| > where the two arguments are related.
| - which has nothing to do with anything, functions should be considered
| to be evaluated about static points:
| i.e. (f x y) == (f (+ x ~1/inf) (+ y ~1/inf))
The integer uses for EXPT should also be considered.
| there's nothing special about 0, as any function may impose
| relative trajectories for their arguments:
| (define (f x y) (/ x (* y y y (- y 1)))
| as such the only consistent thing that an implementation can
| warrant is that all primitive arithmetic expressions are
| evaluated equivalently about the static values passed to them,
| independently of whether or not the values passed to them have
| begun to loose precision due to the limited dynamic range of an
| implementation's number system. Thereby at least as a function's
| arguments begin to loose precision, the function correspondingly
| degrades in precision correspondingly and consistently, without
| after already yielding relatively inaccurate results decides it
| doesn't know the answer at all, or chooses to return a value
| which is inconsistent with it's previous results. (admittedly in
| my opinion)
SRFI-73 is about exact numbers. EXPT will only return exact numbers
for exact arguments. Loss of precision means inexact numbers.
| > (expt 0 0) ==> 1 is one of the possibilities for SRFI-70. But I
| > am leaning toward the "0/0 or signal an error" choice to catch
| > the rare coding error.
| - Again, in just my opinion, I'd rather a function return the most
| likely useful static value as a function of it's arguments, rather
| than it trying to pretend it knows something about the arguments
| passed to it and potentially generating a runtime fault.
| However it does seem potentially useful to be optionally warned
| whenever the precision of a primitive calculation drops below
| some minimal precision; i.e. it's likely much more useful to know
| when a floating point value is demoralized (as it means that the
| value now no longer has a represent-able reciprocal, or when an
| argument to an addition is less than the represented precision of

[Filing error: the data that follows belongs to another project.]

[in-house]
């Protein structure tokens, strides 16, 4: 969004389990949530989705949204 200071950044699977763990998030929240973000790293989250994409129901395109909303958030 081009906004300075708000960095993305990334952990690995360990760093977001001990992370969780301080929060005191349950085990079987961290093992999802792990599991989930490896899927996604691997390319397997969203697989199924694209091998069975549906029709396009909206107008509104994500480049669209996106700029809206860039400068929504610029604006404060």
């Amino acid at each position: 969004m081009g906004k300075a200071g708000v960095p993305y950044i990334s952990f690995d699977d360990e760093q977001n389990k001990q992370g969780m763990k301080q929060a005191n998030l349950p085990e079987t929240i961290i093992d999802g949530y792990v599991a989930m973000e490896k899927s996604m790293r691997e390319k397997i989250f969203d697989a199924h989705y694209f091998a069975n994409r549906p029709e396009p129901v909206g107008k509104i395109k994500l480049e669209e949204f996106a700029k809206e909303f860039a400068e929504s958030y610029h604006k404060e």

| the other operand, as these are the type of circumstances which
| result in inaccuracies, which by the time one may underflow to 0,
| or overflow to inf, and hope it gets trapped by some misguided
| function implementation which should have simply just returned
| the correct value based upon the arguments it was given and have
| the application check for what it believes is correct, it's
| already much too late, as regardless of whether some
| implementation's arithmetic system discontinuity was ticked, the
| results of a calculation are at best already suspect.
Bear@xxxxxxxxx is also interested in specifying precision. See
<http://srfi.schemers.org/srfi-70/mail-archive/msg00088.html> about an
idea for latent precisions.
| > | Where I understand that all inf's are not strictly equivalent,
| > | but when expressed as inexact values it seems more ideal to
| > | consider +-inf.0 to be equivalent to the bounds of the inexact
| > | representation number system, thereby +-inf.0 are simply
| > | treated as the greatest, and +-0.0 the smallest representable
| > | inexact value;
| > <http://srfi.schemers.org/srfi-70/srfi-70.html#6.2.2x> shows that
| > inexact real numbers correspond to intervals of the real number line.
| > Infinities corresponding to the remaining half-lines gives very clean
| > semantics for inexact real numbers. Infinitesimals (+-0.0) are a
| > solution in search of a problem.
| - only if it's not considered important that inexact infinities have
| corresponding reciprocals;
Inexact infinities have reciprocals: zero. Their reciprocals are not
unique, but that is already the case with IEEE-754 floating-point
179.76931348623151e306 ==> 179.76931348623151e306
179.76931348623157e306 ==> 179.76931348623157e306
(/ 179.76931348623151e306) ==> 5.562684646268003e-309
(/ 179.76931348623157e306) ==> 5.562684646268003e-309
| which seems clearly desirable as otherwise any expression which
| may overflow the dynamic range of the number system can't
| preserve the sign of it's corresponding infinitesimal value,
| which if not considered important, there's no reason to have
| signed infinities, either, etc. ?
#i+1/0 is the half-line beyond the largest floating-point value. The
projection of that interval through / is a small open interval
bordering 0.0. That interval overlaps the interval of floating-point
numbers closer to 0.0 than to any other. Thus the reciprocal of
#i+1/0 is 0.0.